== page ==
Our plans for The Playlist were upended by the passing of a giant of American music, so every song in this week’s edition is by or connected to B.B. King. To kick off this all blues set, here’s B.B. playing and singing “When the Saints Go Marching In,” from an all-star set at Royal Albert Hall from 2011.
The easiest way to enjoy our regular news-themed playlist is to download Spotify, a free program. But even without it, you can still follow along. Here are the other selections for the week:
If you were in downtown Austin early Wednesday morning, the loud thumps emanating from offices all along Congress Ave. between 7th St. and MLK Blvd. were lobbyists, staffers and journalists banging their heads on their desks upon reading this bit from John Reynolds in The Brief: “What transpired on Tuesday was far from a kumbaya moment.” If the House and Senate can’t get together on a budget — the only thing the state Constitution requires them to do — then we’ll all be back for a special session, so here’s King swinging the blues on “You Upset Me, Baby.”
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As the week went on, though, there were hints that House and Senate leaders, along with Gov. Greg Abbott, are moving toward a deal that could keep lawmakers from spending part of their summer in Austin, reminding us of B.B.’s reading of the soul classic “Summer in the City.”
Representatives of an organization called American Phoenix have filming lawmakers, staffers and lobbyists with the avowed aim of exposing hypocrisy. Last Sunday, Terri Langford broke the news that they’d turned over some 800 hours of video to Breitbart Texas, a conservative news and opinion site. Among the many as-yet unsubstantiated claims: the existence of footage of legislators “coming to Austin and having sex with people who are not their wives,” so here’s King’s “Sneakin’ Around.”
On Monday, Eva Hershaw wrote about a bill that would ensure face-to-face visitation rights for inmates in county jails. Many of the jails have instituted for-profit video visitation, which critics say has given rise to all sorts of problems, bringing to mind “Worry, Worry” from B.B. King’s legendary concert at Cook County Jail.
Tuesday, the Senate passed a measure that would give Comptroller Glenn Hegar more flexibility in how some of the billions in the state’s Rainy Day Fund are invested, so let’s listen to “Rainin’ All the Time” from B.B.’s 1968 Lucille session.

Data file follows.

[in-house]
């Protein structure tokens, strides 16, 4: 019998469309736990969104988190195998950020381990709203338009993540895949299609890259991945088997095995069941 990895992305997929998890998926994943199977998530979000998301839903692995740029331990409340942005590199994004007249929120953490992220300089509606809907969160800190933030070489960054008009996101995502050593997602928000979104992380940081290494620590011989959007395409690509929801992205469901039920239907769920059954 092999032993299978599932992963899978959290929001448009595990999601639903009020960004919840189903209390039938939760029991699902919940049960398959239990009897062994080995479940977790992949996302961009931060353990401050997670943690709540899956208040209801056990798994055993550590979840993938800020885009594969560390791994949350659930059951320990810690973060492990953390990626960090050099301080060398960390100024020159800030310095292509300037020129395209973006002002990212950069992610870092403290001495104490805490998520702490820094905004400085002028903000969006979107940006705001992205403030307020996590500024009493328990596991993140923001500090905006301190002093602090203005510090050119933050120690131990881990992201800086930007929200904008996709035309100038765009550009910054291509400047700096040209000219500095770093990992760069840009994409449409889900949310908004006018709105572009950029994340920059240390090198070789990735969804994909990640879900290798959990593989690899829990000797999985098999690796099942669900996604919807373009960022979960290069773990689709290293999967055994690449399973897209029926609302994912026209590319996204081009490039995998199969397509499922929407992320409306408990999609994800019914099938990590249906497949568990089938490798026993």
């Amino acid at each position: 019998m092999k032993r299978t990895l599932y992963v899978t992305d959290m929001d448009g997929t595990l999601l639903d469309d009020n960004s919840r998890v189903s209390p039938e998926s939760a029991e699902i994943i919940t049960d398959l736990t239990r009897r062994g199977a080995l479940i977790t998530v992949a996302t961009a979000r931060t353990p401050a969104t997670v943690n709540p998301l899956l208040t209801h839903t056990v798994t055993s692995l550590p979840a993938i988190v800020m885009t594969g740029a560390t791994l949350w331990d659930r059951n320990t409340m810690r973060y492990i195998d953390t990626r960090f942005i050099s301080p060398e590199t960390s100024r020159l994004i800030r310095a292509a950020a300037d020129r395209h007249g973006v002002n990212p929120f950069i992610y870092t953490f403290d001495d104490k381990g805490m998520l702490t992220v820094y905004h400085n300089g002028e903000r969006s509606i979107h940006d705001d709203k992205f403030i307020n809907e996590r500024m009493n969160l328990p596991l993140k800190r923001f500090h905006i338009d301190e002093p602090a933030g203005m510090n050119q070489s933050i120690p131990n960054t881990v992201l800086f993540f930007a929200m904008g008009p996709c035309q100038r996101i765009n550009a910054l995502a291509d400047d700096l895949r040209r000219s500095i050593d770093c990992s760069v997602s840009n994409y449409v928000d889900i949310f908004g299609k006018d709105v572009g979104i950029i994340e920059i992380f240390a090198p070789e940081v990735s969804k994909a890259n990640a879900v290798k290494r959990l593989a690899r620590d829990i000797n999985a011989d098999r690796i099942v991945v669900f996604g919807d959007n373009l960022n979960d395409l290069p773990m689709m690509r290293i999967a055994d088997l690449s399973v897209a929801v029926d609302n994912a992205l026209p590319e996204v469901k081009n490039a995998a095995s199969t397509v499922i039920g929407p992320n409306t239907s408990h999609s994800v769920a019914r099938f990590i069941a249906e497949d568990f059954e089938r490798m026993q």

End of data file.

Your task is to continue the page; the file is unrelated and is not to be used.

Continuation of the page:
A proposed high-speed rail line that would link Houston to Dallas, Arlington and Fort Worth has gotten a lot of love from the mayors of those cities, along with staunch opposition from folks in the rural areas those trains tracks would intersect. Wednesday in TribTalk, our companion op-ed site, we ran side-by-side pieces detailing each side’s position. Here’s T-Bone Walker — B.B.’s own oft-cited blues hero — playing “That Evening Train.”
On Thursday, lawmakers in the House faced a midnight deadline to take initial votes on bills, guaranteeing a long day. Representatives were rushing to get their bills to the floor, while others used parliamentary procedures and delaying tactics to kill bills (at least in the House, for now). For those bills that didn’t make it, here’s “Blues at Midnight.”
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After all the rain that parts of Texas have been getting this spring, our NewsApps team updated our app showing reservoir levels around the state. Some have filled right up; others are still parched. We remembered B.B. King and Eric Clapton’s duet on the old Tin Pan Alley standard “Come Rain or Come Shine.”
Also on Friday, news broke that former Gov. Rick Perry will officially announce his candidacy for president on June 4. The news itself was hardly surprising — Perry’s been doing everything a candidate does for the last year or more — but this is his second attempt after a pretty disastrous run the last cycle. Patrick Svitek wrote a story detailing reasons why he might succeed, and why he might not. One thing’s for sure: stepping up to run for the highest office in the land means “Paying the Cost to Be the Boss.”
Another declared candidate was the subject of a couple of Saturday features from D.C. Bureau Chief Abby Livingston. Hillary Clinton isn’t a Texas native, but she spent some significant time here in 1972, working on George McGovern’s presidential campaign. Along with her then-boyfriend Bill, they cut quite a swath through Central Texas, a time remembered fondly by both in their respective memoirs. Here’s the King of the Blues singing “Days of Old.”
Finally, tickets went on sale for our annual Texas Tribune Festival, which this runs this year from Oct. 16-18. This festival, which puts 200-plus leaders from politics, government, academia and journalism in front of highly engaged audiences, is an event no close follower of Texas politics will want to miss. Early bird pricing is in effect right now, but in honor of the great B.B. King, today we’re calling it the “King’s Special." Enjoy!